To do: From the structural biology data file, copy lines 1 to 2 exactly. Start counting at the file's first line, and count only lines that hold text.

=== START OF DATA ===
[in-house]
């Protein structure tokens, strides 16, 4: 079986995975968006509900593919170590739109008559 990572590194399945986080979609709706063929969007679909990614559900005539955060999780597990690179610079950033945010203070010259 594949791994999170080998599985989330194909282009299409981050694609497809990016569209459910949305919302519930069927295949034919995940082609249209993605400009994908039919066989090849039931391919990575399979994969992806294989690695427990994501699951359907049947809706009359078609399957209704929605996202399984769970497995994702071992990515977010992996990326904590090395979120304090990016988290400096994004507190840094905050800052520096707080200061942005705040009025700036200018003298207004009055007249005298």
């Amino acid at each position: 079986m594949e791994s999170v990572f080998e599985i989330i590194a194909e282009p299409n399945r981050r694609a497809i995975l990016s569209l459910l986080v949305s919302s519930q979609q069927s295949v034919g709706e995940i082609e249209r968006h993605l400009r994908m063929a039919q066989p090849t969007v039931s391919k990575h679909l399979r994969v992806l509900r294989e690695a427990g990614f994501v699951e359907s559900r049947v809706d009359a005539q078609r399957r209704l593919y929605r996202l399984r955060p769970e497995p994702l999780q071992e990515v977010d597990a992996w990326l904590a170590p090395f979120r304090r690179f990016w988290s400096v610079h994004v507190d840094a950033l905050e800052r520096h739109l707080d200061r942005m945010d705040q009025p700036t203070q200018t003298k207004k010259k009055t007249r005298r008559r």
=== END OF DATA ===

[in-house]
């Protein structure tokens, strides 16, 4: 079986995975968006509900593919170590739109008559 990572590194399945986080979609709706063929969007679909990614559900005539955060999780597990690179610079950033945010203070010259 594949791994999170080998599985989330194909282009299409981050694609497809990016569209459910949305919302519930069927295949034919995940082609249209993605400009994908039919066989090849039931391919990575399979994969992806294989690695427990994501699951359907049947809706009359078609399957209704929605996202399984769970497995994702071992990515977010992996990326904590090395979120304090990016988290400096994004507190840094905050800052520096707080200061942005705040009025700036200018003298207004009055007249005298």